There are still kinks in the system we're attempting, but what your colleague proposed is, from my perspective, totally doomed to fail. As you said, no amount of money will entice people to sign on for this.

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  4. Oh, and the rubrics are generated by the faculty and normed in that way, so that's where the norming happens. Again, not reasonable to expect a group of faculty members to read every single sample.

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  5. Here at my working class university, the administration has been pushing the assessment model for the past ten years. And our faculty has been nodding eagerly and going along. (We have no tenure here. Arkansas is a Right To Work state. In general, like abused children, the faculty here nod eagerly to everything they get told to do.)

    So here's what happens with assessments: every time we comply, and I mean EVERY TIME, administration just decides that's not enough, not a "true" assessment, not "sufficient" assessment, and adds some other assessment on. Now we have peer reviews every year (these are lengthy assessments, encompassing teams of three or four that have to observe one another's classes, meet several times, review one another's syllabi, tests, handouts, etc, and "give feedback," and then prepare reports on our peers to submit to the dean); we have a session each summer very like what Bardiac is reporting, on our Freshman writing class; we have a similar session on our senior English classes (well, you can't assess your first-year courses unless you assess your senior level courses, can you? How do you know if they have learned anything?), we have a spring of the year assessment of our "academic plans," wtf that means, I still don't know, and neither does admin, either, they keep changing the rules for how we "assess" that one.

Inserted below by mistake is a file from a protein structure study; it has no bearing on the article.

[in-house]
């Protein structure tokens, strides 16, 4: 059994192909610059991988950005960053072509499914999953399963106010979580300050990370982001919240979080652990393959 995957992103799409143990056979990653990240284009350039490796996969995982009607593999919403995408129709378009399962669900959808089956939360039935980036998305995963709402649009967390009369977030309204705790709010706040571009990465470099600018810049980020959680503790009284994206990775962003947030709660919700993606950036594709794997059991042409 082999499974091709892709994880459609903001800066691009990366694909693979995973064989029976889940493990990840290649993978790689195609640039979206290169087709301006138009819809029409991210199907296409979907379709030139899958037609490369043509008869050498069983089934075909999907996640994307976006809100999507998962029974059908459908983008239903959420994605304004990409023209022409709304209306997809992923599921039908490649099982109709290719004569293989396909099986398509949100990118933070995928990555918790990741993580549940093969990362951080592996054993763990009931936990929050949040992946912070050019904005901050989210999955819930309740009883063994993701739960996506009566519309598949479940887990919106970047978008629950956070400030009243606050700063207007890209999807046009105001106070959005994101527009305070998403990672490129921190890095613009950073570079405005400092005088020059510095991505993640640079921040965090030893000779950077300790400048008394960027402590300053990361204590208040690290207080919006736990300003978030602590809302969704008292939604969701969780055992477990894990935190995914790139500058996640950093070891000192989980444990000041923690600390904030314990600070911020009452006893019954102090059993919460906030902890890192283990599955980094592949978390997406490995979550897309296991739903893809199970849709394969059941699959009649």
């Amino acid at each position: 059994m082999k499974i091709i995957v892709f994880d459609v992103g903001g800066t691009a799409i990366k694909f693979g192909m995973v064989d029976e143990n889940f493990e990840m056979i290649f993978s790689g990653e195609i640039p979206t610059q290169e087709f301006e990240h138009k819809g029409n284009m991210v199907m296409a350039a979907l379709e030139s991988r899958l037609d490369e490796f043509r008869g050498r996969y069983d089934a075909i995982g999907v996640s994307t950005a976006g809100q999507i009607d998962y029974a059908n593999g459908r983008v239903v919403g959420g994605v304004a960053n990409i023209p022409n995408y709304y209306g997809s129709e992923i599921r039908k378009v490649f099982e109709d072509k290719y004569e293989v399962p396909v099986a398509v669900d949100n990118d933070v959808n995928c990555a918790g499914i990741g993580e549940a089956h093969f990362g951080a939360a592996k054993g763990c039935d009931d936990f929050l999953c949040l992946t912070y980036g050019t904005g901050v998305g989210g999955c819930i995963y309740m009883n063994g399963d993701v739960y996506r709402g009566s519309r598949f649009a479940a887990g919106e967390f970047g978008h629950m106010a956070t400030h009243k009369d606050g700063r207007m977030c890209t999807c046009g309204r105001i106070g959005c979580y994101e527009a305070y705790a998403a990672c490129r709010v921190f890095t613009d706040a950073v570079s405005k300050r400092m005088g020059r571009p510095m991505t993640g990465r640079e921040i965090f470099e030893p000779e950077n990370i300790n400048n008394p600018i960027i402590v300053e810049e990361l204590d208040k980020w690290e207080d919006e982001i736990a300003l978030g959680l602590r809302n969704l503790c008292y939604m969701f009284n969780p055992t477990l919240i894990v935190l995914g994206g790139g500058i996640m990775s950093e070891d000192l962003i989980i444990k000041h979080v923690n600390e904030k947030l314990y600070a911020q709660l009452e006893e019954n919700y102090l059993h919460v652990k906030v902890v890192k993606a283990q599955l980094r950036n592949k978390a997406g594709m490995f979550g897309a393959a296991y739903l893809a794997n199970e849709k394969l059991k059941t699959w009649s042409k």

Here's my question. Isn't our regional accreditation -- isn't *that* an assessment of whether we are getting it right? And why isn't that enough?